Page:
The federal government says rates will increase by more than 16 percent for Kansas residents who buy middle-of-the-road "silver" health coverage plans through its online marketplace.

The U.S. Department of Health and Human Services released a report Monday showing that the increase in Kansas is higher than the average for 38 states in which consumers rely on the federal exchange. The average change in those states is a 7.5 percent increase.

Silver plans pay 70 percent of costs on average.

Jeff Kubina, flickr Creative Commons

Some states are scrambling to make sure that citizens can still get federal subsidies for buying health insurance, no matter how the Supreme Court rules in a pending case. But as the Heartland Health Monitor’s Bryan Thompson reports, Kansas has no back-up plan.

The Supreme Court is weighing whether a flaw in the wording of the Affordable Care Act means subsidies are not legal in the 34 states that rely on the federal health insurance exchange known as the marketplace.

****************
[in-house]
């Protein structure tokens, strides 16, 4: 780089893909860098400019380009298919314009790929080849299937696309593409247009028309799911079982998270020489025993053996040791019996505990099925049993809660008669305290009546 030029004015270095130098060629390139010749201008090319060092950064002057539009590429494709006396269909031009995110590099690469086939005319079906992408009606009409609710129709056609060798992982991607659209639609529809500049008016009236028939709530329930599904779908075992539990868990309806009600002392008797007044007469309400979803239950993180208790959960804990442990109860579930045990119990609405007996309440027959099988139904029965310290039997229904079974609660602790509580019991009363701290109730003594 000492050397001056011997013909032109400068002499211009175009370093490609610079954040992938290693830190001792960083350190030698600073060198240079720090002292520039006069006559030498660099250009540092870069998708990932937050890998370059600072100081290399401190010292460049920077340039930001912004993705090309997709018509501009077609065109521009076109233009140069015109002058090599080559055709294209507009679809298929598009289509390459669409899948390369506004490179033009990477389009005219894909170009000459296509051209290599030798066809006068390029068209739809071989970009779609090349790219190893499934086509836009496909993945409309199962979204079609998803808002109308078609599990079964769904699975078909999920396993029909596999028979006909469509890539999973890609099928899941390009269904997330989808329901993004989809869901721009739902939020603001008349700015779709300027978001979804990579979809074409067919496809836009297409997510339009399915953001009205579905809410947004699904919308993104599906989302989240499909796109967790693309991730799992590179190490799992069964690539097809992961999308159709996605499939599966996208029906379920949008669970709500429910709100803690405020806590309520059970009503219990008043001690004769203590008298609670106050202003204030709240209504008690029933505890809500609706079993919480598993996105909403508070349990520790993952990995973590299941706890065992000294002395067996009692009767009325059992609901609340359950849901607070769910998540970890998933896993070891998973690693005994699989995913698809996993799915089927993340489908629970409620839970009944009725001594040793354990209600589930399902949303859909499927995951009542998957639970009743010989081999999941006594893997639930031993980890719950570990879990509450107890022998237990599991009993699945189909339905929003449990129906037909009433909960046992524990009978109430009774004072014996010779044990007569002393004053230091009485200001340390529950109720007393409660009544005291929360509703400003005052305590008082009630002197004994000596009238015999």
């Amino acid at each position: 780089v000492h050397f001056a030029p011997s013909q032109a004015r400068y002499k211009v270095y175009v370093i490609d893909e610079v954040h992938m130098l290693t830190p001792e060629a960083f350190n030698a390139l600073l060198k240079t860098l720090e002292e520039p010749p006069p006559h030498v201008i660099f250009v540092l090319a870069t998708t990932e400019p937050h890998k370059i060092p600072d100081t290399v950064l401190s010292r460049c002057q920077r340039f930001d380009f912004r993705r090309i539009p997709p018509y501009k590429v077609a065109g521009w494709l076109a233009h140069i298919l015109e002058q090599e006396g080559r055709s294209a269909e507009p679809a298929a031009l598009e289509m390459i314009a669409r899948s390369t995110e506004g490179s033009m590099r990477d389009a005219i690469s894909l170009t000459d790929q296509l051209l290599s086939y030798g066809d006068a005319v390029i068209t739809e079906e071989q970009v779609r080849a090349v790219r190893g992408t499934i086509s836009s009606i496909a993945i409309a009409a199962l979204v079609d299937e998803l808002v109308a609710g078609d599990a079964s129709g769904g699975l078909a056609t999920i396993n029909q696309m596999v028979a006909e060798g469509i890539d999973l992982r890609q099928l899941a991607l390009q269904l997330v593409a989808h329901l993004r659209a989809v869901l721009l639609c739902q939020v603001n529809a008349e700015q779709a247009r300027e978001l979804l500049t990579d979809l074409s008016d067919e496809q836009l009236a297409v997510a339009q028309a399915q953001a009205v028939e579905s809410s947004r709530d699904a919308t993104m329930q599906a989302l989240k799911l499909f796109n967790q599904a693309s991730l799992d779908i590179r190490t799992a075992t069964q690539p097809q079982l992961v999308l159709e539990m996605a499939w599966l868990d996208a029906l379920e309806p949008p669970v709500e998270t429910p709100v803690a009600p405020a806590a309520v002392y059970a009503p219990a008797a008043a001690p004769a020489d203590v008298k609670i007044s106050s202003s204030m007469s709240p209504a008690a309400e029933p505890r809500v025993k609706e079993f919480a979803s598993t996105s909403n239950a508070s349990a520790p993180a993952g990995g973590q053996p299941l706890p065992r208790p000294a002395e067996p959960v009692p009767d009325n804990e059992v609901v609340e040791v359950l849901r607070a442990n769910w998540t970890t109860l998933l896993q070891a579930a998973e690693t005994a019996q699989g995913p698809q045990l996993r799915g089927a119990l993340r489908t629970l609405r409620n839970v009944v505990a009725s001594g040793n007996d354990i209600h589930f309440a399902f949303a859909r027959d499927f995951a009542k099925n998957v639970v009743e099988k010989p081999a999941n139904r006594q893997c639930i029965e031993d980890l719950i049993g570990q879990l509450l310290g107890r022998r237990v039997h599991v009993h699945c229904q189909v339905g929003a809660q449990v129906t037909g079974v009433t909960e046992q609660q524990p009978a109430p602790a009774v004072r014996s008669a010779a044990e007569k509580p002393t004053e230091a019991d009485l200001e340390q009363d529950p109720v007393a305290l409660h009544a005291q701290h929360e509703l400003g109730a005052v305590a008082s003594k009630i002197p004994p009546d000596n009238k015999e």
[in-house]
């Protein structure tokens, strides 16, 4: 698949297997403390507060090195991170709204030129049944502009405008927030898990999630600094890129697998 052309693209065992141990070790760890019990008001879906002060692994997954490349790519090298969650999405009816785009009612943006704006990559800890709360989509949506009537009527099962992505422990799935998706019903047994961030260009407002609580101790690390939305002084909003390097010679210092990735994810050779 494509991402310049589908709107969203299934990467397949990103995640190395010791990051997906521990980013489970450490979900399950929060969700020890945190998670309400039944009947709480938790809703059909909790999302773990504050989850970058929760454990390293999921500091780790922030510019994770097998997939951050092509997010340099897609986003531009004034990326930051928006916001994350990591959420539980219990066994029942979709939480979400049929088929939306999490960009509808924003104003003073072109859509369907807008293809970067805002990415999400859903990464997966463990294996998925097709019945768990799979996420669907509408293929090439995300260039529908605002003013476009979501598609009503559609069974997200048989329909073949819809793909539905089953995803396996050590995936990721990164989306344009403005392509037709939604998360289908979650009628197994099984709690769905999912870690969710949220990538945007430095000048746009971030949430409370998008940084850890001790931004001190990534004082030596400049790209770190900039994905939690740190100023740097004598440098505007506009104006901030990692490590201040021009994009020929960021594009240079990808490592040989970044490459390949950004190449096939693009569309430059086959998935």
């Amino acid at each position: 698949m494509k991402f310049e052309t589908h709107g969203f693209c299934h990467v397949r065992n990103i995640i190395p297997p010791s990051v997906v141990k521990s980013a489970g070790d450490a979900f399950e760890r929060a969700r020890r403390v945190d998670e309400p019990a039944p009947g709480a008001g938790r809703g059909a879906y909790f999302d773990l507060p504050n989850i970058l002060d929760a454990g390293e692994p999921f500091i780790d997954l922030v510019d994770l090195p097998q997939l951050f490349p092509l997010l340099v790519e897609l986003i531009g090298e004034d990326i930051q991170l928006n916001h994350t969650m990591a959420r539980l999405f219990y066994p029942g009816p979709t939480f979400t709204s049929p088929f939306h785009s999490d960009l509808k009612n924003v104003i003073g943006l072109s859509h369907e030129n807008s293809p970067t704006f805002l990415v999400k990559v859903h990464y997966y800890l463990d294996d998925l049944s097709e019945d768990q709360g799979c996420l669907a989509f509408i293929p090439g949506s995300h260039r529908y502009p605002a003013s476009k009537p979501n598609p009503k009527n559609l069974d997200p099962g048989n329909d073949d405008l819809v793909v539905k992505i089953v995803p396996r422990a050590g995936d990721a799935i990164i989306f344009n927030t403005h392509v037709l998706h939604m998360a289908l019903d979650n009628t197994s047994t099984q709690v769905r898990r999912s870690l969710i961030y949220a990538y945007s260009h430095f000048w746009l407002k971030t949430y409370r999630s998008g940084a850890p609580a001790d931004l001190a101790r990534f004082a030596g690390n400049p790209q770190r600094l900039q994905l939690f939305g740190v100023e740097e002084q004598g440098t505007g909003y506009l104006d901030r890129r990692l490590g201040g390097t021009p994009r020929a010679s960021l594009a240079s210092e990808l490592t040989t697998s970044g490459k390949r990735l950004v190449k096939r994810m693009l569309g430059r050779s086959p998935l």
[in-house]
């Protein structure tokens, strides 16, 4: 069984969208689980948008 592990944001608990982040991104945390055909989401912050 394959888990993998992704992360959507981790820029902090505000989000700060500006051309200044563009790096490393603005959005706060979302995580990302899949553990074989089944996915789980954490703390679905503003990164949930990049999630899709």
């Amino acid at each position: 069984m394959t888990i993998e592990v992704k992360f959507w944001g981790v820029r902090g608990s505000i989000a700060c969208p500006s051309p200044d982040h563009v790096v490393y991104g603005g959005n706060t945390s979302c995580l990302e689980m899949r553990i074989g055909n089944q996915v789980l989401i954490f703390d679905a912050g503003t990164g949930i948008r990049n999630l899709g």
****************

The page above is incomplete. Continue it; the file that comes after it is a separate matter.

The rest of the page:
A legislative oversight committee is meeting on Monday to hear a status report on changes made to the state's Medicaid program.

The state contracted with three private managed-care organizations earlier this year; they administer Medicaid programs for the poor, elderly, and disabled.

The Joint Committee on Home and Community Based Services and KanCare Oversight will hear from groups that represent developmentally disabled and community-based service providers.

Aileen LeBlanc / KMUW

Winner of a 2014 Edward R. Murrow Award for Investigative Reporting. 

System Breakdown

There is a crisis in healthcare in this country and it’s not directly involved with the Affordable Care Act. There is a larger problem. With the population numbers as they stand right now, there are just not enough physicians to take care of them.

A new report by the Center for Rural Affairs finds that rural residents stand to benefit from the Affordable Care Act, or Obamacare, more than their city-dwelling counterparts.

The author of the report, Jon Bailey, says the premium tax credits to help pay for individual health insurance plans, and the caps on out-of-pocket costs will be especially important to people who live in rural areas.